The metal pellets are likely lead or something similar that will not react in a freshwater environment but may react if the fish was so inclined to eat one. The fluid will be alcohol, I honestly don't know what that would do to a fish, the volume would very low.
 
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schaffercollateral

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Most items have been covered by other members but I am wondering how you control the flow from a AquaClear 30 in this situation, is this what you mean by baffled. My experience with an AC 30 and a 10 gallon tank was the betta could not maintain their position well even at the lowest setting. It is possible that during the night the fish is getting pushed into the heater and has suffered burns. This is just another possibility.

The metal pellets are likely lead or something similar that will not react in a freshwater environment but may react if the fish was so inclined to eat one. The fluid will be alcohol, I honestly don't know what that would do to a fish, the volume would very low.
I constructed a baffle by cutting out a segment of a water bottle and lining the sharp edges with silicone tubing. I affixed the baffle over the AquaClear outflow and secured the baffle to the lid of the AquaClear with non-adhesive rubber tape.

I haven’t seen my fish hanging around the heater at any point, but he could be doing so in the times when I’m not there.
 

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schaffercollateral

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@wasmewasntit , it looks as though you were right: yesterday, I tested my water with my API Master Test Kit and found elevated levels of ammonia (somewhere between 0 ppm and 20 ppm) and nitrates (around 10 ppm). I immediately performed a 50% water change, added a new bag of Seachem Purigen, and inserted ammonia and nitrate reducing pads into my AquaClear filter. I also doubled my usual amount of Seachem Prime to detoxify any ammonia in the tank.

Right now, I’ve got my betta in a breeding net near the surface of the tank, surrounded by several Fluval bubblers operating at full blast. He seems to have a little more energy today - he sprung at his food when I fed him this morning - so I’m hopeful that he’ll recover.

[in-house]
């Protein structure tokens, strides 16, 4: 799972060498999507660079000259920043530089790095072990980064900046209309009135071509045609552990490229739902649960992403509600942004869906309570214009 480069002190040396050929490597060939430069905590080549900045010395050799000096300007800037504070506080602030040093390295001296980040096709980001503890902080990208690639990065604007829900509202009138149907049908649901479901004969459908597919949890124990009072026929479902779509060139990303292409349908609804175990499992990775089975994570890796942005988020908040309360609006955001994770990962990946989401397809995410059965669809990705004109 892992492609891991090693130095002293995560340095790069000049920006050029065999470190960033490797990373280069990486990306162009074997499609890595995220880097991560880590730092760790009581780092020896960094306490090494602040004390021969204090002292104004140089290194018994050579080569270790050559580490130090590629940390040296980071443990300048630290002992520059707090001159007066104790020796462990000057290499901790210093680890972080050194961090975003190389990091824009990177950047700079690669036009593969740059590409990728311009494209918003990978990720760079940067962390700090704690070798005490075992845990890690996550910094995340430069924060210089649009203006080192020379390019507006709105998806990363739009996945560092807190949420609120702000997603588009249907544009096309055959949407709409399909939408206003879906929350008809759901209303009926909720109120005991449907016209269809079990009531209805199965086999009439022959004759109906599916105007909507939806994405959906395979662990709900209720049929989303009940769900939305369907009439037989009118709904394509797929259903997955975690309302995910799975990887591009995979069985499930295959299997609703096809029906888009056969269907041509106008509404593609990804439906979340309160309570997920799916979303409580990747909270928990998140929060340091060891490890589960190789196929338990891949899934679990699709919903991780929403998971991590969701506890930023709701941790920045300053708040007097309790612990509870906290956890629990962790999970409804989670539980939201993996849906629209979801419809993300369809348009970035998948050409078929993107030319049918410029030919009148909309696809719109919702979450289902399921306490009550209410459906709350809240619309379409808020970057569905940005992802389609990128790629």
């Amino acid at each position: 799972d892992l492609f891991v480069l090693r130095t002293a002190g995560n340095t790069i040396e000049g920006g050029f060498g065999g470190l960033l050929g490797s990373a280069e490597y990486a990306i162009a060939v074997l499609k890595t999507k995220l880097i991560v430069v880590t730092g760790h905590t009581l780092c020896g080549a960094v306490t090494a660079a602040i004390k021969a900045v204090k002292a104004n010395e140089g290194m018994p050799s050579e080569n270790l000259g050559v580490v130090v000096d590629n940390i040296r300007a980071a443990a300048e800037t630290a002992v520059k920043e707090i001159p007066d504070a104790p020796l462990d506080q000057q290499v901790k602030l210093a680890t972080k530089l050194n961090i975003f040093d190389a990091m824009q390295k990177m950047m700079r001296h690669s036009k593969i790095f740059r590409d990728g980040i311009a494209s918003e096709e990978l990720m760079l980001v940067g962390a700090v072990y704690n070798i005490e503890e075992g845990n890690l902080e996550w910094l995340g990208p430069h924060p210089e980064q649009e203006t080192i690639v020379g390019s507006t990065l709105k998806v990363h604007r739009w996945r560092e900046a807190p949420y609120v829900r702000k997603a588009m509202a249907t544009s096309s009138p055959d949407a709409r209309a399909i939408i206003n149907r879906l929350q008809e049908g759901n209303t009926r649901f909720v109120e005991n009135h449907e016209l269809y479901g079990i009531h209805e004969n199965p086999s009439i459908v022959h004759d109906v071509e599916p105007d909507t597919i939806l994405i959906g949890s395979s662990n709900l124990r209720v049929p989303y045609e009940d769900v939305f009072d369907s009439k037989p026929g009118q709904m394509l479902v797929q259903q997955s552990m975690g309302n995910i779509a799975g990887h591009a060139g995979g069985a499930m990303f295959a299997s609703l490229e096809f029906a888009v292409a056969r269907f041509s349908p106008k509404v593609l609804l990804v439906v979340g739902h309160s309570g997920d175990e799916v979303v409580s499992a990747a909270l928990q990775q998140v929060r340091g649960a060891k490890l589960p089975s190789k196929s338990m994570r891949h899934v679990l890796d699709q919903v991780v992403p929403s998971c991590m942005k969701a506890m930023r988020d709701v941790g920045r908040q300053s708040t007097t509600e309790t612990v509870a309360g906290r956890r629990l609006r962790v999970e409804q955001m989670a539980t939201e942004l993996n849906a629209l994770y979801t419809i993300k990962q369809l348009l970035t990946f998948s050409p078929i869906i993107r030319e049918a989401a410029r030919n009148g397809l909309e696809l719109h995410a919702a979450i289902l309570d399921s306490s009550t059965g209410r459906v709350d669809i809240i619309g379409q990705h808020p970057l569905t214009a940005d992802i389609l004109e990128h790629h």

I plan to perform twice daily water tests until things stabilize. I’m not entirely sure why my previous testing didn’t pick up the ammonia or nitrates, but perhaps the spikes occurred between tests. I’m hoping that twice-daily testing will prevent that from reoccurring. Additionally, I had been using the Tetra Easy Strip dip-style tests for some of my testing, though I just learned that these tests can be inaccurate. I’ll stick with the API colorimetric tests in the future.

After I get the ammonia down, I plan to switch my betta’s tank to conditioned tap water as opposed to a conditioned mix of tap water and distilled. I held off on performing the switch when I performed the big water change yesterday as I was concerned about shocking my betta.
 
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schaffercollateral

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@wasmewasntit , it looks as though you were right: yesterday, I tested my water with my API Master Test Kit and found elevated levels of ammonia (somewhere between 0 ppm and 20 ppm) and nitrates (around 10 ppm). I immediately performed a 50% water change, added a new bag of Seachem Purigen, and inserted ammonia and nitrate reducing pads into my AquaClear filter. I also doubled my usual amount of Seachem Prime to detoxify any ammonia in the tank.